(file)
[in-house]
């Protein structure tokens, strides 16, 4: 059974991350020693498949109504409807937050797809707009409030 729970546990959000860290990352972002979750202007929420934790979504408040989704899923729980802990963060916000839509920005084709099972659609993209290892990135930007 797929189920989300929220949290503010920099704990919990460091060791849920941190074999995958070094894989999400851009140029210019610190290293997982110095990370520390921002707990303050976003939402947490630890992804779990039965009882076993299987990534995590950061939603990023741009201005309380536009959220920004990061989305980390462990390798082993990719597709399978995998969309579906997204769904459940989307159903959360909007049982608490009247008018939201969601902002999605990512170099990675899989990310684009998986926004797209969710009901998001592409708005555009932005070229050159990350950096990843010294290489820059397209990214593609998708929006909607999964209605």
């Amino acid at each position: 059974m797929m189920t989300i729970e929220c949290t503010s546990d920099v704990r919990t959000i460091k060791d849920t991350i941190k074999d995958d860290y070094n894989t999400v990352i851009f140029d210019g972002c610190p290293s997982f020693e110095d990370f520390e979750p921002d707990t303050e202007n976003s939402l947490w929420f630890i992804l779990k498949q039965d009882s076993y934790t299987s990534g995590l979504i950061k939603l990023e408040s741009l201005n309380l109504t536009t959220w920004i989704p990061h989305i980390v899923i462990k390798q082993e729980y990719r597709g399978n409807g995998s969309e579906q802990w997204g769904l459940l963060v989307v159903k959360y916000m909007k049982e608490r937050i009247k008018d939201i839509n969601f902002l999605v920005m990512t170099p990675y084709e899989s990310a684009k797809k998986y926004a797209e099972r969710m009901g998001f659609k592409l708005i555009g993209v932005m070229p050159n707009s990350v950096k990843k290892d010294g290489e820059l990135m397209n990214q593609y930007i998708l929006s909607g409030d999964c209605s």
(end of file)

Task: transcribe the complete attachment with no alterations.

[in-house]
């Protein structure tokens, strides 16, 4: 059974991350020693498949109504409807937050797809707009409030 729970546990959000860290990352972002979750202007929420934790979504408040989704899923729980802990963060916000839509920005084709099972659609993209290892990135930007 797929189920989300929220949290503010920099704990919990460091060791849920941190074999995958070094894989999400851009140029210019610190290293997982110095990370520390921002707990303050976003939402947490630890992804779990039965009882076993299987990534995590950061939603990023741009201005309380536009959220920004990061989305980390462990390798082993990719597709399978995998969309579906997204769904459940989307159903959360909007049982608490009247008018939201969601902002999605990512170099990675899989990310684009998986926004797209969710009901998001592409708005555009932005070229050159990350950096990843010294290489820059397209990214593609998708929006909607999964209605």
């Amino acid at each position: 059974m797929m189920t989300i729970e929220c949290t503010s546990d920099v704990r919990t959000i460091k060791d849920t991350i941190k074999d995958d860290y070094n894989t999400v990352i851009f140029d210019g972002c610190p290293s997982f020693e110095d990370f520390e979750p921002d707990t303050e202007n976003s939402l947490w929420f630890i992804l779990k498949q039965d009882s076993y934790t299987s990534g995590l979504i950061k939603l990023e408040s741009l201005n309380l109504t536009t959220w920004i989704p990061h989305i980390v899923i462990k390798q082993e729980y990719r597709g399978n409807g995998s969309e579906q802990w997204g769904l459940l963060v989307v159903k959360y916000m909007k049982e608490r937050i009247k008018d939201i839509n969601f902002l999605v920005m990512t170099p990675y084709e899989s990310a684009k797809k998986y926004a797209e099972r969710m009901g998001f659609k592409l708005i555009g993209v932005m070229p050159n707009s990350v950096k990843k290892d010294g290489e820059l990135m397209n990214q593609y930007i998708l929006s909607g409030d999964c209605s």